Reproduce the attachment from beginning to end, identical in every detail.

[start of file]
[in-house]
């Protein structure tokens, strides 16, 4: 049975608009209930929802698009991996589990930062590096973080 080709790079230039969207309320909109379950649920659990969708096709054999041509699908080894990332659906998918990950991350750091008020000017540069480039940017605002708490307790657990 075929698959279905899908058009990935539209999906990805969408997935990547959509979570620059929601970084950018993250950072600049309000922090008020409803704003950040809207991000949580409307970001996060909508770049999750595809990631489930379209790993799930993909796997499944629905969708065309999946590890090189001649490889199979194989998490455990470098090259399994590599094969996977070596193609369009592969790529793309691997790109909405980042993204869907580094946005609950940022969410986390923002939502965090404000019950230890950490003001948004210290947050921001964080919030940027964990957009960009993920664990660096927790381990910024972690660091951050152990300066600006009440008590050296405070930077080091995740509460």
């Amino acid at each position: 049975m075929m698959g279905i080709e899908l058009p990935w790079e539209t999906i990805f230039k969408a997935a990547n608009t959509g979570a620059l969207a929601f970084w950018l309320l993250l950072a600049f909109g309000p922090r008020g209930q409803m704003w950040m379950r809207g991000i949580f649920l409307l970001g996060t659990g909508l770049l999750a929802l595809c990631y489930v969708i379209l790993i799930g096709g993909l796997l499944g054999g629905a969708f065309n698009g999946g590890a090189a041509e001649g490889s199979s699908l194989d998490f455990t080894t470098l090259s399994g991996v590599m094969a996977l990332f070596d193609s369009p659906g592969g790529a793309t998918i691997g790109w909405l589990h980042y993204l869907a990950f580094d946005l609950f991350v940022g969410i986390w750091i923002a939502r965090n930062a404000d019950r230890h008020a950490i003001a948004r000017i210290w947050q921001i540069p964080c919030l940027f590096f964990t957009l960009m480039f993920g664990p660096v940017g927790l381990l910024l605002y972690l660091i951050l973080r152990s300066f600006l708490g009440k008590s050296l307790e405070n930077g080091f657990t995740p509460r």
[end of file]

[in-house]
């Protein structure tokens, strides 16, 4: 049975608009209930929802698009991996589990930062590096973080 080709790079230039969207309320909109379950649920659990969708096709054999041509699908080894990332659906998918990950991350750091008020000017540069480039940017605002708490307790657990 075929698959279905899908058009990935539209999906990805969408997935990547959509979570620059929601970084950018993250950072600049309000922090008020409803704003950040809207991000949580409307970001996060909508770049999750595809990631489930379209790993799930993909796997499944629905969708065309999946590890090189001649490889199979194989998490455990470098090259399994590599094969996977070596193609369009592969790529793309691997790109909405980042993204869907580094946005609950940022969410986390923002939502965090404000019950230890950490003001948004210290947050921001964080919030940027964990957009960009993920664990660096927790381990910024972690660091951050152990300066600006009440008590050296405070930077080091995740509460």
């Amino acid at each position: 049975m075929m698959g279905i080709e899908l058009p990935w790079e539209t999906i990805f230039k969408a997935a990547n608009t959509g979570a620059l969207a929601f970084w950018l309320l993250l950072a600049f909109g309000p922090r008020g209930q409803m704003w950040m379950r809207g991000i949580f649920l409307l970001g996060t659990g909508l770049l999750a929802l595809c990631y489930v969708i379209l790993i799930g096709g993909l796997l499944g054999g629905a969708f065309n698009g999946g590890a090189a041509e001649g490889s199979s699908l194989d998490f455990t080894t470098l090259s399994g991996v590599m094969a996977l990332f070596d193609s369009p659906g592969g790529a793309t998918i691997g790109w909405l589990h980042y993204l869907a990950f580094d946005l609950f991350v940022g969410i986390w750091i923002a939502r965090n930062a404000d019950r230890h008020a950490i003001a948004r000017i210290w947050q921001i540069p964080c919030l940027f590096f964990t957009l960009m480039f993920g664990p660096v940017g927790l381990l910024l605002y972690l660091i951050l973080r152990s300066f600006l708490g009440k008590s050296l307790e405070n930077g080091f657990t995740p509460r």